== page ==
The works of close to 200 young authors between ages nine and 12 have been published through this initiative and over 600 kids connect online yearly through the virtual book clubs.
“These initiatives are impacting children and their families beyond the borders of our beautiful community, Scarborough, to the world,” added Cox. “For the last 12 years, we have been laser-focused on ensuring that amazing things happen for children and families in our community.”
Serving Scarborough as a cardiologist and community worker for more than four decades, Dr. Vivian Rambihar is recognized for his global contributions to medicine, science, society and humanity.
As a pioneer in the field of chaos and complexity science, he applies these ideas to medicine, proposing their use in solving complex work problems, including peace, health, development, poverty reduction and climate change.
The second of eight siblings (one is deceased) who received a Guyana scholarship in 1969, Rambihar has also led the way in diversity/ethnicity and health, developing innovative ideas for reducing obesity, diabetes and heart disease with a multi-level complexity, ‘Health in All Policies’ approach, including grassroots action and social change and social occasions for health.
He becomes very emotional when reflecting on the honour.
“I served this community for so many years and it is a blessing to help so many people,” said Rambihar who started practicing at Scarborough Health Network-General Hospital in 1980.
His three daughters have followed in his footsteps.
“I conscripted them at a young age and they worked in Scarborough doing health promotion,” added the 2012 Top 25 Canadian Immigrant honouree and 2017 University of the West Indies Toronto Benefit Vice-Chancellor Awards recipient.
Dr. Sherryn Rambihar is a staff cardiologist at Mackenzie Health and an adjunct assistant professor at the University of Toronto Department of Medicine; Dr. Nadira Rambihar is a psychiatrist and lecturer at U of T and Dr. Vanessa Rambihar is a family physician at Women’s College Hospital and an assistant professor and clinical teacher at U of T.
“We are very proud of our father,” said Vanessa Rambihar who won a Gordon Cressy Award for Student Leadership in 2012. “We spent many hours in his office assisting him and learning about the community. He is an inspiration for us.”
She and her father co-developed the Global Heart Hour, an innovative global movement bringing people together to inspire and sustain humanitarianism which was launched with U of T medical students in 2009.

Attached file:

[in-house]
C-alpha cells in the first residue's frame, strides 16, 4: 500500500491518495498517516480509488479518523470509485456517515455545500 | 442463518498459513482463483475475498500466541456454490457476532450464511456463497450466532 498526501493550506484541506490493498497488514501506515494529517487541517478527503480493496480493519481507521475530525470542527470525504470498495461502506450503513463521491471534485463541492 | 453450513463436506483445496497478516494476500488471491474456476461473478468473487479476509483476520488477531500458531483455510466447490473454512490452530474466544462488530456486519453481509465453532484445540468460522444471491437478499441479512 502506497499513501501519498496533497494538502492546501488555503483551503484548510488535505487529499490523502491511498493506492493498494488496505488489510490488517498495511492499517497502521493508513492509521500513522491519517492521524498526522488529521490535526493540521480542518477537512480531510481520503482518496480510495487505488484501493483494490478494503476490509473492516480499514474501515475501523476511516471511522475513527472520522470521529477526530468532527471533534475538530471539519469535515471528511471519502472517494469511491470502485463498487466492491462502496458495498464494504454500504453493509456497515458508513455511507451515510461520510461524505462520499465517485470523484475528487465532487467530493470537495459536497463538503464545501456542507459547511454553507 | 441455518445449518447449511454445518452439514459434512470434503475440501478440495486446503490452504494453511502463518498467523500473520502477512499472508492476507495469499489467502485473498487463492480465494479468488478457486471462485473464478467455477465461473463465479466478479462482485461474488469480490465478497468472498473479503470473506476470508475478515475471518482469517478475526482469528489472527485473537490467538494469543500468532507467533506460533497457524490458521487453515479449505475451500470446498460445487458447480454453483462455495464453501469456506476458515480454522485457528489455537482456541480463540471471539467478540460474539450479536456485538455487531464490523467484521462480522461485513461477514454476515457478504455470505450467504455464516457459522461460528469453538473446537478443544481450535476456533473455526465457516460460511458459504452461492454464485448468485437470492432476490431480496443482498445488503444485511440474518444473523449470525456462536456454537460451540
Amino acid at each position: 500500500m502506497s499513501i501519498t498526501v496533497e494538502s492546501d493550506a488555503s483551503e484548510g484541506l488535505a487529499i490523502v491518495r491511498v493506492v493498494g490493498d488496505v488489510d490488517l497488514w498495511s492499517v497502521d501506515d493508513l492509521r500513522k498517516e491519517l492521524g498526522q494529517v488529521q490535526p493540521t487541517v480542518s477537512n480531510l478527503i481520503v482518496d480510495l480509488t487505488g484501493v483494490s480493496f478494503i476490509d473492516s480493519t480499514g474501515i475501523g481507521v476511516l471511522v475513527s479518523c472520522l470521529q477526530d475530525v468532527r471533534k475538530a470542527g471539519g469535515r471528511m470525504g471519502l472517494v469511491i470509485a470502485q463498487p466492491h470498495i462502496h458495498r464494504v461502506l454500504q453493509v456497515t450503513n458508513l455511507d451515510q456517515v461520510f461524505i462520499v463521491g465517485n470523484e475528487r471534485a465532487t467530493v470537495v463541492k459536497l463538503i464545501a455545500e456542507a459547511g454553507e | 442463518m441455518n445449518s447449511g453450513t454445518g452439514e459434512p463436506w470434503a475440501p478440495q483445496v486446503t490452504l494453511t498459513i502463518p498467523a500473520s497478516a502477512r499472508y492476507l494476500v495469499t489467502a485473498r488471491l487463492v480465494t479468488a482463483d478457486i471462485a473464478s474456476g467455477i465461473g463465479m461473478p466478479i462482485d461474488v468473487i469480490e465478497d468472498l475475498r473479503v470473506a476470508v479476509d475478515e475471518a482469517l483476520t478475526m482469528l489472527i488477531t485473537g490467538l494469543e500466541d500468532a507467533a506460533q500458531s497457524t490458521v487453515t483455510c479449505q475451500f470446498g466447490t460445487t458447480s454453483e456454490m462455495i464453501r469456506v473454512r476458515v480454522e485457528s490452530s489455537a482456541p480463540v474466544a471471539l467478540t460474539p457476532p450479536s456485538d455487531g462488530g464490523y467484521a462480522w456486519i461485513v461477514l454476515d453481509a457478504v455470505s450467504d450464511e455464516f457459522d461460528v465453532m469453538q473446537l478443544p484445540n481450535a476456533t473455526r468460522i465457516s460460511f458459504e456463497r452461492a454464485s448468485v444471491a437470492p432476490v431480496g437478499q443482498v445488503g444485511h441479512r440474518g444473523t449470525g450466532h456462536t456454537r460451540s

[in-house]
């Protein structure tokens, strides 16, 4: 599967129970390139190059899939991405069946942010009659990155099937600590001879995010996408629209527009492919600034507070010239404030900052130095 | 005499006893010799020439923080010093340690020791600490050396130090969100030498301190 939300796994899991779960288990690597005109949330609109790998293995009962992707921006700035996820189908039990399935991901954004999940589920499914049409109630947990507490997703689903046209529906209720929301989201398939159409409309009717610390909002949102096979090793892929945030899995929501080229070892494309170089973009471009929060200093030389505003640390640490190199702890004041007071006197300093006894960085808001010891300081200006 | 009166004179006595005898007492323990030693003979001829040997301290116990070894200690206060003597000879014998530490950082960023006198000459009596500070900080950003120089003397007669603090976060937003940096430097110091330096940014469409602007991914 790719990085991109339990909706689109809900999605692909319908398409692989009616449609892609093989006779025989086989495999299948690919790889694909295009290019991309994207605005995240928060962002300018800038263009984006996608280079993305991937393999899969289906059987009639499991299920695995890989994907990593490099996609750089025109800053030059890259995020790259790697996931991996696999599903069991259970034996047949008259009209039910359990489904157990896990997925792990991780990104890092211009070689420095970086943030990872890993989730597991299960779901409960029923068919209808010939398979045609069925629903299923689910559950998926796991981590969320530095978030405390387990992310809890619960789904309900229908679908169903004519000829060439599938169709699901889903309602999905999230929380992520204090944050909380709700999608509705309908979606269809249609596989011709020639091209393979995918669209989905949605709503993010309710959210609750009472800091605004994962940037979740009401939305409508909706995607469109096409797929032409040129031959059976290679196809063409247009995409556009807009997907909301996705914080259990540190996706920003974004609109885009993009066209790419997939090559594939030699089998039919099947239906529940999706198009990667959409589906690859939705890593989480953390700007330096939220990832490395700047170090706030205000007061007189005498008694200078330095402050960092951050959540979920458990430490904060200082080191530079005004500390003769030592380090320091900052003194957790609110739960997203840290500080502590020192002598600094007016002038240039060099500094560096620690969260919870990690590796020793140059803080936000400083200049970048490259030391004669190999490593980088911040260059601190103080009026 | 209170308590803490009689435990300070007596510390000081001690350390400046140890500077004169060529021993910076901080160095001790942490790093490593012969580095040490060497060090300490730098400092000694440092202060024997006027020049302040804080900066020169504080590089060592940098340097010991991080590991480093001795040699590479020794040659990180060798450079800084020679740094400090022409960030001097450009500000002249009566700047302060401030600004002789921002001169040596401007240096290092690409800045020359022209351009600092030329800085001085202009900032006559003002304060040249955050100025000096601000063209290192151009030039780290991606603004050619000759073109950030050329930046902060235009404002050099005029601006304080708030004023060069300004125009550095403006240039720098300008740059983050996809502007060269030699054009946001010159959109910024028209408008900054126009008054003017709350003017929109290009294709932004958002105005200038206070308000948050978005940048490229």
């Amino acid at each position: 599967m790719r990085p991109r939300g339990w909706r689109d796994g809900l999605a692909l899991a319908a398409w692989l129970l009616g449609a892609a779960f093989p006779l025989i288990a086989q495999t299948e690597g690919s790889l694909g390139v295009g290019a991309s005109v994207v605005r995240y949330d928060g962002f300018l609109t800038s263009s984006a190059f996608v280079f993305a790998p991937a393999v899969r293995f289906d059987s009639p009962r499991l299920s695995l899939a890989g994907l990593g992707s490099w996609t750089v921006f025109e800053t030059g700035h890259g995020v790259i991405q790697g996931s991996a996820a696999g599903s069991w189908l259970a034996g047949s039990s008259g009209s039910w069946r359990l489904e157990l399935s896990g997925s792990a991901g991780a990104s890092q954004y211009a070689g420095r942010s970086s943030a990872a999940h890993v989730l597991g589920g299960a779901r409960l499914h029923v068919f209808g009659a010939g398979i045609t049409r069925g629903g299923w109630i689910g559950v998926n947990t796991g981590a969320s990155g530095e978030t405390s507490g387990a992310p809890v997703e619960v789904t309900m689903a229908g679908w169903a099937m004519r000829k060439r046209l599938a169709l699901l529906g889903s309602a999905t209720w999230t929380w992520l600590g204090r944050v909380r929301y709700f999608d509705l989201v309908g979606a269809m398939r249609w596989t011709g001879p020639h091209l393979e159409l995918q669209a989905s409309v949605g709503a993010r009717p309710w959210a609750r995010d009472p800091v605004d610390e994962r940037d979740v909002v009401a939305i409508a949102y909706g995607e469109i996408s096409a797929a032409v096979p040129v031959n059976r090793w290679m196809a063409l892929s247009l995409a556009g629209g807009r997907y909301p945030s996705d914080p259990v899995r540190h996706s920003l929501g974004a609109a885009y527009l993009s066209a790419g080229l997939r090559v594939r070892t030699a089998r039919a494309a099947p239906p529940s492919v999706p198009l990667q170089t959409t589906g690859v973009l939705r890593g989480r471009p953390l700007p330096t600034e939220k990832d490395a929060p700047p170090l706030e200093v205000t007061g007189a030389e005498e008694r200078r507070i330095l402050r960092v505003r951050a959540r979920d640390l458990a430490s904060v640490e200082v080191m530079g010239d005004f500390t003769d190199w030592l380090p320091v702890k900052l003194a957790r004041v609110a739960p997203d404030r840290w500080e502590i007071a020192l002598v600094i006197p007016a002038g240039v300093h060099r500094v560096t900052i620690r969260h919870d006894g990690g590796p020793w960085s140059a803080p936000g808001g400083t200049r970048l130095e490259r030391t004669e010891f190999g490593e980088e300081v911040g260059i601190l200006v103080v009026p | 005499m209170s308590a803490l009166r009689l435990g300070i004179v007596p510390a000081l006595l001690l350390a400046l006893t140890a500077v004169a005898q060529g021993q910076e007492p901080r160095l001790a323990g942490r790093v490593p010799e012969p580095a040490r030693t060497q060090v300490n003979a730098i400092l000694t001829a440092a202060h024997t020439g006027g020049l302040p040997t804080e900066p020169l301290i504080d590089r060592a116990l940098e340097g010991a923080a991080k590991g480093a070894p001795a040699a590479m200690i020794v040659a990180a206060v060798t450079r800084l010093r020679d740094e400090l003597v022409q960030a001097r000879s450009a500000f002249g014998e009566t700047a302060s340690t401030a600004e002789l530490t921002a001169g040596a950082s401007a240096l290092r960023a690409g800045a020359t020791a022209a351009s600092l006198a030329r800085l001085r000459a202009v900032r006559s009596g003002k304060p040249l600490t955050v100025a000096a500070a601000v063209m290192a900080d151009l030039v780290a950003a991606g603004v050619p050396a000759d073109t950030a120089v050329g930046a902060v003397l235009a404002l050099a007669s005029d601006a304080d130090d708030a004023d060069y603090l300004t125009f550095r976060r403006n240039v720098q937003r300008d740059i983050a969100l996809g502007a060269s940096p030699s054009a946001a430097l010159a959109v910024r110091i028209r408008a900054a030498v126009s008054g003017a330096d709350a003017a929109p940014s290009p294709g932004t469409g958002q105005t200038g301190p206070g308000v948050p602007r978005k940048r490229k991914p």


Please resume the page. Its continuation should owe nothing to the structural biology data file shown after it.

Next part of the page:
Instead of watching the live stream from his residence in England, younger brother Dr. Brian Rambihar made the transatlantic flight to attend the ceremony.
“This is not only about recognition for the work Vivian has done as a doctor,” said the occupational health physician and medical educator. “It is about his community work that has spanned over four decades. That is very significant and I had to be here.”
To say that Mark Stoddart is ‘Scarborough to the bone’ is not an understatement. He still resides in the community where he was born and raised.
“I can’t go anywhere else,” said the co-designer of the Black Lives Matter tribute apparel worn by Toronto Raptors members. “There is something about the soul of Scarborough that fuels creativity.”
Being inducted with Barrett is special for Stoddart who graduated from Cedarbrae Collegiate Institute.
“We grew up together,” he said. “We played basketball and did a lot of things together. For us to be in this space now is heartwarming.”
Stoddart, whose art is part of Toronto Raptors President Masai Ujiri, film director Spike Lee and former Olympian John Carlos collections, broke the record for nominations honouring inductees with a star on the Walk of Fame.
“As I reflect now, all I can see is a young Black boy carrying a basketball in one hand and an art portfolio in the other, but never compromising his three ‘As’ – athletics, activism and art,” he said. “I understand what legacy is about and leaving a mark as you pass through this life. You have to understand those marks are your gift and that is what you have to leave with the world.”
Also inducted were former Scarborough Member of Parliament Pauline Browes, Marg Middleton who co-founded several Scarborough organizations, including the Scarborough Walk of Fame and Sam Ibrahim who is the President & Managing Director of Arrow Group of Companies that financially supports the Toronto Police Service 41 Division scholarship program.